Terrorism. Extremism. Violence. Intolerance. According to Banu Gokariksel, Assistant Professor of Geography and Joint Professor of Global Studies, these are the themes and images that have come to represent Muslims and Muslim societies in the American media in the wake of September 11th. The divide between western perceptions of conformity and uniformity within the Muslim world and the reality of a remarkably diverse and often conflicted community is stark.
It is this disconnect that Banu Gokariksel along with Sarah Shields, Associate Professor of History and affiliate of Global Studies, sought to explore through their organization of the 2009-2010 Andrew W. Mellon Sawyer Seminar: “Diversity and Conformity in Muslim Societies: Historical Coexistence and Contemporary Struggles.”
Gokariksel and Shields coordinated a series of biweekly seminars, international conferences and courses for both undergraduates and graduates that tackled this question of multiplicity in Muslim cultures through an interdisciplinary conversation.
“Our goal in the Sawyer seminar was to use a multidisciplinary, cross-regional, and integrative framework to expand our research agendas and to start a dialogue between various disciplinary, as well as regional approaches,” Gokariksel said.
Determined that the issue should be broached from diverse academic fields to profit from new perspectives, Gokariksel and Shields ensured that the seminar attracted professors from a range of departments and universities across the Triangle and abroad. Researchers traveled from countries as diverse as India, Senegal, Turkey and the United Kingdom to participate.
In this spirit, the Seminar moved beyond the walls of the classroom as well to address the stereotyped perception of a uniform Muslim identity. As part of the first workshop, Gokariksel and Shields screened the documentary “Jihad for Love.” For the second, the Ackland Art Museum hosted a Silk Road Exhibit reception. At the third workshop, participants attended a Gnawa music and dance performance.
“The seminar produced extremely interesting discussions and was successful in creating connections between different academic disciplines, approaches, and regions that are rarely in conversation.”
Gokariksel’s own research engages with questions about neoliberal globalization, dimensions of public space and identity-formation through contemporary everyday Islamic and secular practices and ideologies in Turkey. So the theme of the 2009-2010 Seminar was close to her heart.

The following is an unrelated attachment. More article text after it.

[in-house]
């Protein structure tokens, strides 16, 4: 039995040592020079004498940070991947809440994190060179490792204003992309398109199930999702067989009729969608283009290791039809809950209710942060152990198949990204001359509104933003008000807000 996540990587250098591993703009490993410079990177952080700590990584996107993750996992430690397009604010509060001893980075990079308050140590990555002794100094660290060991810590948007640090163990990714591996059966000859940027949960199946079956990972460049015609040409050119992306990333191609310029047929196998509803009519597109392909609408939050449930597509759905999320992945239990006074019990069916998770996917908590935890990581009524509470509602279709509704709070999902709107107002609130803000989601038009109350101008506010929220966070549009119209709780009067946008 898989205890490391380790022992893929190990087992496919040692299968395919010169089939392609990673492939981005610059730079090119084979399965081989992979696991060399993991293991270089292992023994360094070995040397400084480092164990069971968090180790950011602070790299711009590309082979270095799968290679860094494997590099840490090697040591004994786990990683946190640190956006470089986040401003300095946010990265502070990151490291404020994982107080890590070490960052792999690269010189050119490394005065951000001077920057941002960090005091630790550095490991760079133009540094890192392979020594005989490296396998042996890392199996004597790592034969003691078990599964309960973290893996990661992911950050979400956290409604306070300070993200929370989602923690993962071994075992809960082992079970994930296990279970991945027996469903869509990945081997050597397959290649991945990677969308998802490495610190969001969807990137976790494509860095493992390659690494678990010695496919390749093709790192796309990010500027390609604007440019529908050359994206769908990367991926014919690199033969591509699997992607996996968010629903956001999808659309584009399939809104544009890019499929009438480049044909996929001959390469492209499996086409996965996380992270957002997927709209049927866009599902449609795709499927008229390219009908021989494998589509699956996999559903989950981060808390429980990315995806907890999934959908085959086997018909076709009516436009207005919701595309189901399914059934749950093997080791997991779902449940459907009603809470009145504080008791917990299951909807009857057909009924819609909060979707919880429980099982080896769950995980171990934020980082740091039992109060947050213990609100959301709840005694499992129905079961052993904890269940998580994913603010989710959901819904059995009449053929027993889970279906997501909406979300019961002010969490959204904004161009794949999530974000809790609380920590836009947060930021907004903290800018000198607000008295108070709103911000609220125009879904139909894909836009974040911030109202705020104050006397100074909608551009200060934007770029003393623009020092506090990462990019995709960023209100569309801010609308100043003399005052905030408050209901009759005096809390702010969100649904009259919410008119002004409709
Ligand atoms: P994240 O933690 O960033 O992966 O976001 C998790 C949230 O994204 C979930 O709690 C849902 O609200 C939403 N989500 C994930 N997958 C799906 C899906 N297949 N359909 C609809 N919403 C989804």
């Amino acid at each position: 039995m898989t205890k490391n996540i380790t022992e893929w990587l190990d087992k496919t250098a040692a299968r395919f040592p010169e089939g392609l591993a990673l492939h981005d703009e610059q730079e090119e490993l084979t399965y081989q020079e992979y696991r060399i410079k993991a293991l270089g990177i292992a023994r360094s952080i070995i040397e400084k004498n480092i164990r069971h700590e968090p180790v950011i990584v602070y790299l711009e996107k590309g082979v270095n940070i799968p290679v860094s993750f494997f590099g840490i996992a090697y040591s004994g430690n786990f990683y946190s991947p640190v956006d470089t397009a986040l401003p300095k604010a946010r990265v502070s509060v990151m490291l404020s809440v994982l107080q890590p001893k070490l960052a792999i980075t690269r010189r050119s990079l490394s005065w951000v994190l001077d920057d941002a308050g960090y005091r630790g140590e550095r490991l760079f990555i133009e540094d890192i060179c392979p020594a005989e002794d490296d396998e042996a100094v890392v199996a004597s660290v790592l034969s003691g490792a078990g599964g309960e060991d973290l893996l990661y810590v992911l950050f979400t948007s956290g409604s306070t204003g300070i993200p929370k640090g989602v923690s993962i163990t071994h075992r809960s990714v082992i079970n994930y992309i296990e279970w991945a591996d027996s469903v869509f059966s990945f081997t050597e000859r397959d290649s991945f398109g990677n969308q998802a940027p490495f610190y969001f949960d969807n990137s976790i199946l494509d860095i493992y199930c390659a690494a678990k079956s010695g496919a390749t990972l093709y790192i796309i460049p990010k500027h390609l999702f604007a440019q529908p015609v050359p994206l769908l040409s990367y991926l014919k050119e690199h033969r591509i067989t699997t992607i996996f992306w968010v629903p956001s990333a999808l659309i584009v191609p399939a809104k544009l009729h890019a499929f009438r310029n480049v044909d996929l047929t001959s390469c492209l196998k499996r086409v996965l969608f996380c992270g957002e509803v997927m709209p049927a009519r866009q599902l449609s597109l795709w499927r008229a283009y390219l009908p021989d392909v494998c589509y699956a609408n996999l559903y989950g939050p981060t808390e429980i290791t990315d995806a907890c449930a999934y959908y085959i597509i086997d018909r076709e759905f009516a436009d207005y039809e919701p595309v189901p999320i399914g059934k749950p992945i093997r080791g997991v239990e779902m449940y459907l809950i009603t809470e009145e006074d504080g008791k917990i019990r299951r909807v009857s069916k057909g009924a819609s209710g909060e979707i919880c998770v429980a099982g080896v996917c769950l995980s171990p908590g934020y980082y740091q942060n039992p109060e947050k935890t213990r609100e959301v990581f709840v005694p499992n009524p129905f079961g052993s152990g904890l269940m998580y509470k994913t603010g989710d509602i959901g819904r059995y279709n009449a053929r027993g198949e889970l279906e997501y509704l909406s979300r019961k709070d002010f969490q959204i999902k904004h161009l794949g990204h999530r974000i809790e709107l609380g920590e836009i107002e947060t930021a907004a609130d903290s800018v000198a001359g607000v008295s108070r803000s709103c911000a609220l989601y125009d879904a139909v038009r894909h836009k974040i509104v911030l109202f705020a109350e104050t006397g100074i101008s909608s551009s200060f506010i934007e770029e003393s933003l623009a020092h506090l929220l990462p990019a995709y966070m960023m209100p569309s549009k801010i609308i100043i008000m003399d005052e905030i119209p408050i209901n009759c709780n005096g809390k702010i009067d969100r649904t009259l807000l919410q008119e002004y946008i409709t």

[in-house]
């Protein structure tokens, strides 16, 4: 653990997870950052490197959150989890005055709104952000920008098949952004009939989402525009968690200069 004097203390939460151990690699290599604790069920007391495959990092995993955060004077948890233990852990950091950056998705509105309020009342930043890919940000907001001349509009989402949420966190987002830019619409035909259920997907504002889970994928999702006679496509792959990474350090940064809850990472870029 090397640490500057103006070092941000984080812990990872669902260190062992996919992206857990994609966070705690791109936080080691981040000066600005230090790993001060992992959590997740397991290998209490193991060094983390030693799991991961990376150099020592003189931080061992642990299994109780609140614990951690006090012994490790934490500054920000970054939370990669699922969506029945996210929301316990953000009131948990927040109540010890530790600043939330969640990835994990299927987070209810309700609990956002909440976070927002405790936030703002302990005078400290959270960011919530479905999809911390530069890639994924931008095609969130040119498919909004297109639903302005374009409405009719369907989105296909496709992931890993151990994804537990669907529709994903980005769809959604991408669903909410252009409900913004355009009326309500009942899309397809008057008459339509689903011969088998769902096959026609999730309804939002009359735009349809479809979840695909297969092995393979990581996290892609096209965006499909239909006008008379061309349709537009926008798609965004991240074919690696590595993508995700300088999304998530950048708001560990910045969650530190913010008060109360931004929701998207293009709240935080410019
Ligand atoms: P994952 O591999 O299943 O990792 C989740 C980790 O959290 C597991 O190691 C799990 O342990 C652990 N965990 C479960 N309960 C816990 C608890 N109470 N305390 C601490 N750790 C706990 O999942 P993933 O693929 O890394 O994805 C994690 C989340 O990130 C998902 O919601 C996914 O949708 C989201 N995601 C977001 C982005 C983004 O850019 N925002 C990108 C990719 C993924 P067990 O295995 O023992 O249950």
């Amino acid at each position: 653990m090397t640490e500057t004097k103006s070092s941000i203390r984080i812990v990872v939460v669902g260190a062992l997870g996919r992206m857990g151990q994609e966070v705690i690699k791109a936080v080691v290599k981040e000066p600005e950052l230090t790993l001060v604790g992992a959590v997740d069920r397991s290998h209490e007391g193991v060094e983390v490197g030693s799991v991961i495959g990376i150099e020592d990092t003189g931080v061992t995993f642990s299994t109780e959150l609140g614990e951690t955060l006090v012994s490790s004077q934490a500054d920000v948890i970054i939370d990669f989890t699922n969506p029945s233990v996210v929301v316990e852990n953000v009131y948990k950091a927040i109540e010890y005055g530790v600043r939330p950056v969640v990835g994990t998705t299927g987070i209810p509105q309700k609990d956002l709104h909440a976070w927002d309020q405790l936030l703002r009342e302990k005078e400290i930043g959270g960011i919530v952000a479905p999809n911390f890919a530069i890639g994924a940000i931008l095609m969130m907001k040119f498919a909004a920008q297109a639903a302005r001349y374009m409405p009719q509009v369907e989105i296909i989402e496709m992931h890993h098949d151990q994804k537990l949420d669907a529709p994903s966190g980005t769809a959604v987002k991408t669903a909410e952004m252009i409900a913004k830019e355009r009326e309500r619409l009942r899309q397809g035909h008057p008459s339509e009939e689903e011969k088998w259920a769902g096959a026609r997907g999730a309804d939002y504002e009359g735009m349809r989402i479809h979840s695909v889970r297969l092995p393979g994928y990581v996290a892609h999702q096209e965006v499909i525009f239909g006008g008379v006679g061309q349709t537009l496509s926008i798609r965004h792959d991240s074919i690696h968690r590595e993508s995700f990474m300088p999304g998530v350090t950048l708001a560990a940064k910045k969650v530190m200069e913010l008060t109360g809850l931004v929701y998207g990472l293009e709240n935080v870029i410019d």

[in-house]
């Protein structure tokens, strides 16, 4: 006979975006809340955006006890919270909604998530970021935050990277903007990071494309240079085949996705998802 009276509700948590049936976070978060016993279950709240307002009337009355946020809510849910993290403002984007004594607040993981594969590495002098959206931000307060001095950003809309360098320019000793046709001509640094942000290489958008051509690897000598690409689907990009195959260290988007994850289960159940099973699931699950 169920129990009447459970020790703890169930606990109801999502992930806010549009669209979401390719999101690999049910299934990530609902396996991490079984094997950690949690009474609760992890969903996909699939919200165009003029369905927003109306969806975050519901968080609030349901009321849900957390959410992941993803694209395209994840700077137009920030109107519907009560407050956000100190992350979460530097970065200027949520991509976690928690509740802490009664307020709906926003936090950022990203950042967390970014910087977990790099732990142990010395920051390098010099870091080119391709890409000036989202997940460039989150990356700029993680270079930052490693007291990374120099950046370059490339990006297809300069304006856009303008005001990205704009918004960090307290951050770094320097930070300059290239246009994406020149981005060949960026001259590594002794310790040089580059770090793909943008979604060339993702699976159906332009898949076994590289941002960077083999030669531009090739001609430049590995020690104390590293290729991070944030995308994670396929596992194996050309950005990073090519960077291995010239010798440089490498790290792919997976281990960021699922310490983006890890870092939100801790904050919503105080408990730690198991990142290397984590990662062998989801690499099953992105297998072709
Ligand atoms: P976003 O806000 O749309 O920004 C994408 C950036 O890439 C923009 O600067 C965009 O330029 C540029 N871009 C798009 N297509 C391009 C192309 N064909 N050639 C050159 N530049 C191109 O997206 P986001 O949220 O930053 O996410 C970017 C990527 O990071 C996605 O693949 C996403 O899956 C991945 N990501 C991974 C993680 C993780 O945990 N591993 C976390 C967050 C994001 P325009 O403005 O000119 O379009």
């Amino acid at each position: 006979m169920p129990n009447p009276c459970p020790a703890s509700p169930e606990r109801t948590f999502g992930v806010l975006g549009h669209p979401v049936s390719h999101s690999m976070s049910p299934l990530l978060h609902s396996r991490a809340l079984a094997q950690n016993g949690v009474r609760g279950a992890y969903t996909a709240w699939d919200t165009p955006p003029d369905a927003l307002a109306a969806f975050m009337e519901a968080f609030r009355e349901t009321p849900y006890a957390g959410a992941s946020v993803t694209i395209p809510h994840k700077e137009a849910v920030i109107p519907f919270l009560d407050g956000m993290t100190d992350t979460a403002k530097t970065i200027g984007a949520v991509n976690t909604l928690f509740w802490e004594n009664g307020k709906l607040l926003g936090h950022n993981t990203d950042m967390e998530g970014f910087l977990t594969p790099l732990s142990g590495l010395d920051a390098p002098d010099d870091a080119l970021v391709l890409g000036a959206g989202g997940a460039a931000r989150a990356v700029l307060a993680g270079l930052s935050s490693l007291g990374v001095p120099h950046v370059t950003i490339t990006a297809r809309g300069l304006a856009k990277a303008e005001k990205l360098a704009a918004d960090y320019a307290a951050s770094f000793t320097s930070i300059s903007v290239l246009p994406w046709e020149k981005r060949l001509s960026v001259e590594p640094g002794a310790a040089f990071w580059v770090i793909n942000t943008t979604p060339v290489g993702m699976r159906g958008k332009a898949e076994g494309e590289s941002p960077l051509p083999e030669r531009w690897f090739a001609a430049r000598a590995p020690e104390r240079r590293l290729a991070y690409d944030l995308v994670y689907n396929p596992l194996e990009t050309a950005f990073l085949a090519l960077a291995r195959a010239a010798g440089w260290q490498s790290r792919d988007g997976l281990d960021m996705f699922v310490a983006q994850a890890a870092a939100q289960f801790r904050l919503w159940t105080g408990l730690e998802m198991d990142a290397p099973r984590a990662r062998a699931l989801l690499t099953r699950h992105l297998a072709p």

She has been doing ethnographic fieldwork research in Istanbul since 1996. Her primary research questions have examined competing and contested secular and Islamic visions and practices of contingent modernity in mall spaces, cultural politics of dress, and consumer capitalism. She has seen firsthand over the years as a result, the diversity of Muslim opinion as individuals navigate between consumer desires and religious doctrines.
“Women who wear veiling-fashion [a new kind of modest dress in Turkey] do so in many different ways and give it a set of meanings that are often not recognized in the political debates about the headscarf. That’s why I thought it was important to emphasize the diversity within Muslim societies and to draw attention to ways in which certain political projects try to impose uniformity and how people struggle against such projects.”
The Sawyer Seminars were well attended, with numerous K-12 teachers and scholars in the Carolinas, Virginia and Georgia traveling to participate. The series brought the University of North Carolina at Chapel Hill once again to the fore on the research of global issues. The University proved to be a focal point of discussion and community outreach as academics wrestled with the multifaceted topic of diversity and conformity across the Muslim world.
“The Sawyer Seminar produced a significant body of work and ideas that will keep me busy for the next couple of years!” Gokariksel said. From collaborations on articles to publishing a volume based on papers that will share the benefit of such interdisciplinary collaboration with the academic community and public, Gokariksel will indeed be busy. But already, she’s planning ahead. “I hope to continue my research on how religion is mobilized and enacted in ‘Islamic’ businesses and cultures in Turkey,” she said.
For now though, she is happy to immerse herself in the incredible scholarship the Sawyer seminar bore.